Bruce is the author of two books, Java: An Eventful Approach (with A. Danyluk and T. Murtagh, 2005) and Foundations of Object-Oriented Languages: Types and Semantics (2002), and numerous articles in professional journals. His research interests include semantics and the design of programming languages, computer science education, theory of computation and mathematical language. He has received grants from the National Science Foundation, Mellon Foundation and the North Atlantic Treaty Organization.

The Winslow chair was established in 1975 by Myron M. Winslow as a memorial to his mother and father. It has been held previously by Elmer Tolsted and Paul Yale.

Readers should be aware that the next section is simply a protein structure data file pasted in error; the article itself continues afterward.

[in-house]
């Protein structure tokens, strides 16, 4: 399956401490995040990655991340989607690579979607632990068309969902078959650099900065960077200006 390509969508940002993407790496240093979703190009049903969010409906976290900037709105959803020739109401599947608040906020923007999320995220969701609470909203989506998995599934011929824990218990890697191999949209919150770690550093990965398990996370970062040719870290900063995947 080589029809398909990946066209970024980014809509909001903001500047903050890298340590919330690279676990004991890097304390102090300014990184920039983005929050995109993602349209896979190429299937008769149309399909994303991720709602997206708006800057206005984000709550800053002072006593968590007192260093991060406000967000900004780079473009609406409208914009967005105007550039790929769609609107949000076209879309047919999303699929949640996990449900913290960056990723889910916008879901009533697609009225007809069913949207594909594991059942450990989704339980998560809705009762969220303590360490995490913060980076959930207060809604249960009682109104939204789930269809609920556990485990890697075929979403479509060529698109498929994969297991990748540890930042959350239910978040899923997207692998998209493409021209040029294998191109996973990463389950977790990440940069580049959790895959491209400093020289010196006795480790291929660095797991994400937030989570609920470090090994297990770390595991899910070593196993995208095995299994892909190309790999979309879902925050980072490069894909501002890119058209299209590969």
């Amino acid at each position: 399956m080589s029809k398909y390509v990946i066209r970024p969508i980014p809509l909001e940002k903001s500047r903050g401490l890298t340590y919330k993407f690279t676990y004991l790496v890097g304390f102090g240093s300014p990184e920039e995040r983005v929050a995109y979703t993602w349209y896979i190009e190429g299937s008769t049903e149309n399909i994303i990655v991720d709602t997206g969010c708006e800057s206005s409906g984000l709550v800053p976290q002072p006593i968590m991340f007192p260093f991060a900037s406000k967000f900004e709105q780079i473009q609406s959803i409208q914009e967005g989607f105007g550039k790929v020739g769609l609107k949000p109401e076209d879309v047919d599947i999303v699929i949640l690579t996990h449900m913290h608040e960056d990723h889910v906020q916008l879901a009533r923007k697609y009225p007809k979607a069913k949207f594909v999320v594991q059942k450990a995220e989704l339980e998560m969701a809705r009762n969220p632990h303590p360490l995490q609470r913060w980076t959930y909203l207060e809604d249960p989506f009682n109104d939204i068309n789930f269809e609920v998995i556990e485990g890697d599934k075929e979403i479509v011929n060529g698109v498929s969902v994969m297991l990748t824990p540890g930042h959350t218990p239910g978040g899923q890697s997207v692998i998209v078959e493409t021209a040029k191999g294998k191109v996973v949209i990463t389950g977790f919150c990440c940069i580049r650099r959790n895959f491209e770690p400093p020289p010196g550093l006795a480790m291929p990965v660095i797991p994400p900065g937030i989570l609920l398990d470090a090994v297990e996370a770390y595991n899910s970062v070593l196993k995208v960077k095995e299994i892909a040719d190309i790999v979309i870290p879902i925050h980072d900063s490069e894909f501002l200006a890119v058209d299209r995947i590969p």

Elizabeth C. Crighton, a five-time recipient of Pomona’s Wig Distinguished Professor Award for Excellence in Teaching, has been named the William A. Johnson Professor of Politics. A member of the faculty since 1975, she teaches Comparative Politics; Comparative Politics of Europe; Gender and Politics; Senior Seminar in Comparative Politics and a freshman seminar Blood and Belonging.

Outside the classroom, Crighton focuses her research on comparative ethnic politics with an emphasis on Northern Ireland, South Africa and Israel-Palestine, and conflict reduction and peacemaking in divided societies. Her articles have appeared in the professional journals Perspectives on Politics, Women and Politics, Social Justice, and Comparative Politics.